Read more abouts oil extraction here.

Hydrogenated Oil
Both animal and vegetable fats can be hydrogenated.
Hydrogenated oil is made by forcing reactive hydrogen gas gas into oil at high pressure in the presence of a palladium catalyst.
Hydrogenated oil is more stable, does not go rancid as quickly
It has a higher melting point, so can be used for frying.
It is used to make liquid oils more solid. Margarine is an example of a hydrogenated oil.
Oils have been hydrogenated since the 1930s.
Concerns
Hydrogenating oil modifies the chemistry significantly.
The fatty acids in oils are unsaturated fats. They are unstable.
Hydrogenating oil turns these unstable fatty acids into new more stable fats known as trans fats acids.
There are concerns that trans fatty acids may increase LDL, or bad cholesterol, and decrease HDL cholesterol, the good cholesterol.
Because they are not natural the digestive system does not know what to do with them. They may actually bioaccumulate in the body.
Read more here

Here

Storage

Most oils and waxes last for ages. Some like butter will go off.

More
Find out more basic information about ingredients and alternative products here
Using oils to make creams and cosmetics
Read about the fatty acids we eat here

Oils Butters & Fatty Acids  I Use
For Cosmetics
You can use a lot of waxes and oils neat to moisturise and cleanse or as as ingredients in creams.
Coconut oil– a hard oil which has a very low melting point. Use neat as for everything from hair care to make up removal or add to creams and balms. Can also be used for cooking. Read more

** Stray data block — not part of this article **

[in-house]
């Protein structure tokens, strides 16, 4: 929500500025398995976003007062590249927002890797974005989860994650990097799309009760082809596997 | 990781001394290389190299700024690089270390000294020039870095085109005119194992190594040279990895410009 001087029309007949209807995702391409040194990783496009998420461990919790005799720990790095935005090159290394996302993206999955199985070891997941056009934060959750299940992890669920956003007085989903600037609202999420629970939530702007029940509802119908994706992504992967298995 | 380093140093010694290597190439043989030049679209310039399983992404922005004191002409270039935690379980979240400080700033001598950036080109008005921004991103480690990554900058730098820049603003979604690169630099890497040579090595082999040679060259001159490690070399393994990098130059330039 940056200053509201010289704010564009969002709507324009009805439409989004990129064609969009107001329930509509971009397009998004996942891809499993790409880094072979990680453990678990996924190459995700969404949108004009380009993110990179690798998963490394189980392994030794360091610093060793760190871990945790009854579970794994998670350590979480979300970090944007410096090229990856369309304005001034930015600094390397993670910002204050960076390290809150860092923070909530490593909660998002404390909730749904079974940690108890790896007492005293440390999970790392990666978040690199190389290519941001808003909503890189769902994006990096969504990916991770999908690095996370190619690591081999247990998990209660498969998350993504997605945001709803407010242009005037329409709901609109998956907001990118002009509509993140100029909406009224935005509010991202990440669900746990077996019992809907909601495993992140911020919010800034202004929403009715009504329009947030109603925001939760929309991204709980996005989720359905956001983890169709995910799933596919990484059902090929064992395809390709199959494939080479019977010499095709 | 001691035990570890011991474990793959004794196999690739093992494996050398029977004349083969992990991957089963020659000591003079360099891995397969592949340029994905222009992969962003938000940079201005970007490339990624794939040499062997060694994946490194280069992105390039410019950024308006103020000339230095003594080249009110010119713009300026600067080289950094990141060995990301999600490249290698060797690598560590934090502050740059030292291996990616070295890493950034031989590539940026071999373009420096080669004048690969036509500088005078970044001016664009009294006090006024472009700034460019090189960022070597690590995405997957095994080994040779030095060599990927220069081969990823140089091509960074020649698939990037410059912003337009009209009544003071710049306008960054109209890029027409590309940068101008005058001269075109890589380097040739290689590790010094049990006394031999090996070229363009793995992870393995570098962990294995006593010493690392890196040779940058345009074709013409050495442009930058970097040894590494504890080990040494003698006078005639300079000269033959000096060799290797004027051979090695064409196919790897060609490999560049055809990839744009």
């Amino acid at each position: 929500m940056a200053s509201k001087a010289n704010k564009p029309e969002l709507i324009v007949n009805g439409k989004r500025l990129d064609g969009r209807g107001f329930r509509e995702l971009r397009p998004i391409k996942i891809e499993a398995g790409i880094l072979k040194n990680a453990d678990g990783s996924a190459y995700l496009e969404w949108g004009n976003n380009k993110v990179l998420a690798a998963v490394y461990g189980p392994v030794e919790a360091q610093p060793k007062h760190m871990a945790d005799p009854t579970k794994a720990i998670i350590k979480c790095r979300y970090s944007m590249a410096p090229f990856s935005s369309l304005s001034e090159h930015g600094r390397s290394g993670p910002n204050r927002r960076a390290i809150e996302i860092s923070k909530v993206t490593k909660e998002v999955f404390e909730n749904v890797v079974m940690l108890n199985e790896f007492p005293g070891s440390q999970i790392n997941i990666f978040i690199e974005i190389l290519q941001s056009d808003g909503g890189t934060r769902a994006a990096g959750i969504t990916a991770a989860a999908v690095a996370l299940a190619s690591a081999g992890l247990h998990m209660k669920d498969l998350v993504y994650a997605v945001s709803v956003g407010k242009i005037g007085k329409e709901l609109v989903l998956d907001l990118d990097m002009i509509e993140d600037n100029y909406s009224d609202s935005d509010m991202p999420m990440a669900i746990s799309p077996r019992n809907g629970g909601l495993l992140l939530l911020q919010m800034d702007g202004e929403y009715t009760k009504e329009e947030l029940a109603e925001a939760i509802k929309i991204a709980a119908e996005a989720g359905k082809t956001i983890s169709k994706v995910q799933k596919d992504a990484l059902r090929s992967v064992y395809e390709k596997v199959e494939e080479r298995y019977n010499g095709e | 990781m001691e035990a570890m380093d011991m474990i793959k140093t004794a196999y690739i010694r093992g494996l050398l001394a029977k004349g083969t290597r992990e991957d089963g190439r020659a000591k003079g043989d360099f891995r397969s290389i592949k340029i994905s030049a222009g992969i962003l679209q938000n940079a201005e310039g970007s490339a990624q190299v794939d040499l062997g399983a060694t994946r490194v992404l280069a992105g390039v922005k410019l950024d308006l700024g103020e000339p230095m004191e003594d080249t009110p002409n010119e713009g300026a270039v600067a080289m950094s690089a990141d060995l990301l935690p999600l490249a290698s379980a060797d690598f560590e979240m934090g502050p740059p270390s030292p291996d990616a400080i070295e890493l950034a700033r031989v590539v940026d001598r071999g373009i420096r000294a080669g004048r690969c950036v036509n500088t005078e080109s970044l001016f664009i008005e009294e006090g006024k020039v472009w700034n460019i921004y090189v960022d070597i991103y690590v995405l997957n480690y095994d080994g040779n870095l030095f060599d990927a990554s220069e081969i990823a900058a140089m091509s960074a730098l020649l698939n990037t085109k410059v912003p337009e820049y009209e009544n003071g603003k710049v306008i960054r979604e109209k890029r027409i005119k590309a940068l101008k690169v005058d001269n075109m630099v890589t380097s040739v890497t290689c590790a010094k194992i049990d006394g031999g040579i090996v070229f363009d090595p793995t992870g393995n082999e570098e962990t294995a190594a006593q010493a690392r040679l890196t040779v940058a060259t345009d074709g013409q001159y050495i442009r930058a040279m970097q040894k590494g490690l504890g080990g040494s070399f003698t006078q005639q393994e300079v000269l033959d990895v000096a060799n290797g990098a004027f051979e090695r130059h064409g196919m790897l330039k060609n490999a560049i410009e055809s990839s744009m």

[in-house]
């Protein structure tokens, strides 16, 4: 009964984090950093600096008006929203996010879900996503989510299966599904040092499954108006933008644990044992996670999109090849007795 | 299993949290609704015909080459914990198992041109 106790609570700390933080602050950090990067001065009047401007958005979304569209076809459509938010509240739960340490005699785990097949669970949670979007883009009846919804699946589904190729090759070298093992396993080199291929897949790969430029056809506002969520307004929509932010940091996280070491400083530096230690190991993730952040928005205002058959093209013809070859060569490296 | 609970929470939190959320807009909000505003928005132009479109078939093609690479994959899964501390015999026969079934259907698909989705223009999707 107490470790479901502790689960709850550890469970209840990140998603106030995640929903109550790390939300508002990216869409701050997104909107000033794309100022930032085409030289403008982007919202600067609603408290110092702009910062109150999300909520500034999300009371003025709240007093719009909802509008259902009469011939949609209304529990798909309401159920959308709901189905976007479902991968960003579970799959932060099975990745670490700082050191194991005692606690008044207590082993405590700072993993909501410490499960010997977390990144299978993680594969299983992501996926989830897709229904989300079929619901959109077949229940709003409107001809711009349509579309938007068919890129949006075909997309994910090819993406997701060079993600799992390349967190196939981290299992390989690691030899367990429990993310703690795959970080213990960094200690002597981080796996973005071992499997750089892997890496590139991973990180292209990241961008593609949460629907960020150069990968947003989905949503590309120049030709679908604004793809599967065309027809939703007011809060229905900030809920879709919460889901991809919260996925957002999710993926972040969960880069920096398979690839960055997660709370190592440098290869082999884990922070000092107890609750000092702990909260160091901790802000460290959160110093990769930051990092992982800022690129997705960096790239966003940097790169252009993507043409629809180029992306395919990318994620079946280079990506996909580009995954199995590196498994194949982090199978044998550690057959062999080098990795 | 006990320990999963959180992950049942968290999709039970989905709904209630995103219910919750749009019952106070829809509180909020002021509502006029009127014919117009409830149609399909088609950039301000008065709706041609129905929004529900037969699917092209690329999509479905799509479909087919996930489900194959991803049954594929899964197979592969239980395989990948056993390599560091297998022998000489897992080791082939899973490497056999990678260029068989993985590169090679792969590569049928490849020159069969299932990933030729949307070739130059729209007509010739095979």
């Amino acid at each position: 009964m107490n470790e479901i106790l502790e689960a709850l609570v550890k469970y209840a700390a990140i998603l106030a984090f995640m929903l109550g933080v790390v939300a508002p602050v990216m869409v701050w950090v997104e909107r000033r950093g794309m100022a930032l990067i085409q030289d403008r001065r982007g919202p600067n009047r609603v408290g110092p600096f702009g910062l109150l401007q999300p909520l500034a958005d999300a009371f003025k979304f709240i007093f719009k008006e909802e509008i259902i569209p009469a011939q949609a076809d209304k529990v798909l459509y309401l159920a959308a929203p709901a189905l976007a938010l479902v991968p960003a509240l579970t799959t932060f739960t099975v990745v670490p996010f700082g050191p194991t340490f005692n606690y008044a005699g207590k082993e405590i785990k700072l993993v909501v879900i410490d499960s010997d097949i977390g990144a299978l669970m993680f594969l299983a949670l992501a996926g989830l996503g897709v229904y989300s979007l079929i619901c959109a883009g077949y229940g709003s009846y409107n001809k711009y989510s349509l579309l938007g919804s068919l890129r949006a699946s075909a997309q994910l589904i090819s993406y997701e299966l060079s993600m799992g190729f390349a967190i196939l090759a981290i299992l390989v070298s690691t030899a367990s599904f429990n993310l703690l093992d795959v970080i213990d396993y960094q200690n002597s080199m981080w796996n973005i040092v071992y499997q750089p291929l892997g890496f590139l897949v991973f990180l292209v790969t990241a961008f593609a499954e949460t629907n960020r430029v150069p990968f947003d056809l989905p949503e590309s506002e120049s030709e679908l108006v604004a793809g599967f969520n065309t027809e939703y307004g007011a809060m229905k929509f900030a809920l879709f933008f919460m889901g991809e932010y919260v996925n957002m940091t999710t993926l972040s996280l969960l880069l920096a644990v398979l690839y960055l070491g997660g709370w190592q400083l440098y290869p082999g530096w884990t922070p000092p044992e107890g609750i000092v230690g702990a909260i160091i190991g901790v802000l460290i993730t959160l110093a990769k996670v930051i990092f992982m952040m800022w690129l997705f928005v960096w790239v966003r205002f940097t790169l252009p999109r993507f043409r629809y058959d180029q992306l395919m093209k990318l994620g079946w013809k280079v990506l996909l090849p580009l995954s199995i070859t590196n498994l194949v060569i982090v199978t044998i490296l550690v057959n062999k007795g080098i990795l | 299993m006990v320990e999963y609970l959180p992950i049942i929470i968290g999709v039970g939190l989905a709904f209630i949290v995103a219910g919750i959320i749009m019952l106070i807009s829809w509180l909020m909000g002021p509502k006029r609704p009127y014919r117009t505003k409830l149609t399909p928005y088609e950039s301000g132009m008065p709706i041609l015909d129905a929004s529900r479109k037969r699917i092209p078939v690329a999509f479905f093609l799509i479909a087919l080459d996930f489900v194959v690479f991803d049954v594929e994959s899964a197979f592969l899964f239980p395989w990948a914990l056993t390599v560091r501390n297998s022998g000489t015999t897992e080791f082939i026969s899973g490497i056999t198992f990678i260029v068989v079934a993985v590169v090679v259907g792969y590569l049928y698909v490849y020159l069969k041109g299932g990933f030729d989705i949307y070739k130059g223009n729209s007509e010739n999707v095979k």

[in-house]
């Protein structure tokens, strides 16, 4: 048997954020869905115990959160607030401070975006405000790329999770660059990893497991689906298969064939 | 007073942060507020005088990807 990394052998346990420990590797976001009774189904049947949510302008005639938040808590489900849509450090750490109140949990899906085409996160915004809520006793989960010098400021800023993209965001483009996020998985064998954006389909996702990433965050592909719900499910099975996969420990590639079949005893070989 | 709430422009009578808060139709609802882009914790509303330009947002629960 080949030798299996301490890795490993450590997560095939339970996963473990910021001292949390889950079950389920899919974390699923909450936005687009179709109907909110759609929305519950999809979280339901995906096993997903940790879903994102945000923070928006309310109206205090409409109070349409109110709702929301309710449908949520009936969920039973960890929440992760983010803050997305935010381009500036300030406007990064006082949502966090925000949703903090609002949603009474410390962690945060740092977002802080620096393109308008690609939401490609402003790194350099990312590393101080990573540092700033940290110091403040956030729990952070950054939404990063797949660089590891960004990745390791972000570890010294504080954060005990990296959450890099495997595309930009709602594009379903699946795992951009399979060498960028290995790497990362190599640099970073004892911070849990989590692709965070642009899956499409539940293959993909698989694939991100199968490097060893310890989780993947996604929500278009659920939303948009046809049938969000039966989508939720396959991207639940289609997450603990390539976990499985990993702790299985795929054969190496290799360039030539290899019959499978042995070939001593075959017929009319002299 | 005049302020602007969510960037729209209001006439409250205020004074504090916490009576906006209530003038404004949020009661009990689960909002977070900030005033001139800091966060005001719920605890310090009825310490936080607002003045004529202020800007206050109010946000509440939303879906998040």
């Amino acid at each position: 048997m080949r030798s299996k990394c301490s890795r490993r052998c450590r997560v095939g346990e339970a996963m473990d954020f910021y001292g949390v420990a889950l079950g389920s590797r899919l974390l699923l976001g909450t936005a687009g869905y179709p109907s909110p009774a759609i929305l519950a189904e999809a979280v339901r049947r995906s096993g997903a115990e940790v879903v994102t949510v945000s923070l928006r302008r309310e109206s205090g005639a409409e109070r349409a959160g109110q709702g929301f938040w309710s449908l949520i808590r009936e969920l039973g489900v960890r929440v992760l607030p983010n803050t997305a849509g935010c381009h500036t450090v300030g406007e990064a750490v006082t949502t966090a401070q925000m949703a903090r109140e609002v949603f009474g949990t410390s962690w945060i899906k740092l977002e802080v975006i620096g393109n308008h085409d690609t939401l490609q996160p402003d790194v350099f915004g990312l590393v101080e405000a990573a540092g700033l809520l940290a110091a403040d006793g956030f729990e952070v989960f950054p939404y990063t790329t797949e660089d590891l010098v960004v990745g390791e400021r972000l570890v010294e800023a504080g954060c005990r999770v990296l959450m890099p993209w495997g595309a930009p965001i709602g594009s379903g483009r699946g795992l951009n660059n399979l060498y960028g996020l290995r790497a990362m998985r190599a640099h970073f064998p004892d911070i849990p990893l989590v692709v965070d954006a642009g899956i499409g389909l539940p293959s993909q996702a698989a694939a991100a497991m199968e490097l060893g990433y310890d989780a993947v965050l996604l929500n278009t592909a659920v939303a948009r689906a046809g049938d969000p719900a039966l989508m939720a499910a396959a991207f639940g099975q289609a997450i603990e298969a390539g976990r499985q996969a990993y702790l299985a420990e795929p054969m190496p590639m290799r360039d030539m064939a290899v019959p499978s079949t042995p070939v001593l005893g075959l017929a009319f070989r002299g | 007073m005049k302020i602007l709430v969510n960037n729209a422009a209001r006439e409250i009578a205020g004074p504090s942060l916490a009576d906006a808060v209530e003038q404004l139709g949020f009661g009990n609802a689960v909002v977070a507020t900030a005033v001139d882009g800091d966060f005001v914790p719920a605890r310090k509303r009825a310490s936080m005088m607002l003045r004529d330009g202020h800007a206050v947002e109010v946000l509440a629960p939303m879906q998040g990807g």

Cocoa butter – a hard wax which has a high melting point. Use neat as a lip balm or add to creams and balms.
Bees wax – a hard oil wax has a very high melting point add to creams and balms to make them firmer.
Shea butter – a creamy butter with a surprisingly low melting point. Good for making cream and lotions. There’s an  introduction to shea butter here
Castor oil – a very thick oil – add it to lip balm. Can often be bought in chemists.
Almond oil a lighter oil. Can be bought in big supermarkets, Asian shops and online

Cosmetics & Eating
I love a multi tasking product and you cant do better than a moisturiser you cook chips in.
Rapeseed oil – a lighter oil with quite a strong scent but U.K. sourced. Read More
Olive oil – a richer oil can sometimes be bought on tap in the U.K. Used for cooking and cosmetics.read more
Rice Bran Oil less “oily” than olive oil and rapeseed oil and not as malodorous as the latter. I used it to make suntan lotion and mosquito repellent.

Only Eating
While I love to get my monies worth I draw the line at lard as a beauty regime.
Butter – eating only. Read more
Lard – a plastic free substitute for cooking oil.

Using oils to make creams and cosmetics
Read about the fatty acids we eat here

Essential Oils Are not an oil at all as they don’t contain any fatty acids.

Oils I try To avoid
Palm Oil because it is often badly farmed read more here
Margarine because it is a hydrogenated oil.
And oils derived from petrol. Don’t want to eat them donut want to moisturise with them